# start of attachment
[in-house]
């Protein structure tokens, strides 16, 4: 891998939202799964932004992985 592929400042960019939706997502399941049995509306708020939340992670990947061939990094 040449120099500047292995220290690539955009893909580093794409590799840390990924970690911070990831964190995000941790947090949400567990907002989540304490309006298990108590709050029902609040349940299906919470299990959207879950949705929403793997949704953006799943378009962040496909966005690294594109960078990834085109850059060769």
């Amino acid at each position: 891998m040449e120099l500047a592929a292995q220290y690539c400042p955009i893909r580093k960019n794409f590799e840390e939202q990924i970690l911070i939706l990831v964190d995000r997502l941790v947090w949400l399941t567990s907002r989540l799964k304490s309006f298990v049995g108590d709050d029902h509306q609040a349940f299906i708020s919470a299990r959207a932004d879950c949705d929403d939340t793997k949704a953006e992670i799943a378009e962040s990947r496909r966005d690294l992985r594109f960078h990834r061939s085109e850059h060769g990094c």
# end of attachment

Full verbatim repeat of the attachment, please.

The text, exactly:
[in-house]
């Protein structure tokens, strides 16, 4: 891998939202799964932004992985 592929400042960019939706997502399941049995509306708020939340992670990947061939990094 040449120099500047292995220290690539955009893909580093794409590799840390990924970690911070990831964190995000941790947090949400567990907002989540304490309006298990108590709050029902609040349940299906919470299990959207879950949705929403793997949704953006799943378009962040496909966005690294594109960078990834085109850059060769």
């Amino acid at each position: 891998m040449e120099l500047a592929a292995q220290y690539c400042p955009i893909r580093k960019n794409f590799e840390e939202q990924i970690l911070i939706l990831v964190d995000r997502l941790v947090w949400l399941t567990s907002r989540l799964k304490s309006f298990v049995g108590d709050d029902h509306q609040a349940f299906i708020s919470a299990r959207a932004d879950c949705d929403d939340t793997k949704a953006e992670i799943a378009e962040s990947r496909r966005d690294l992985r594109f960078h990834r061939s085109e850059h060769g990094c």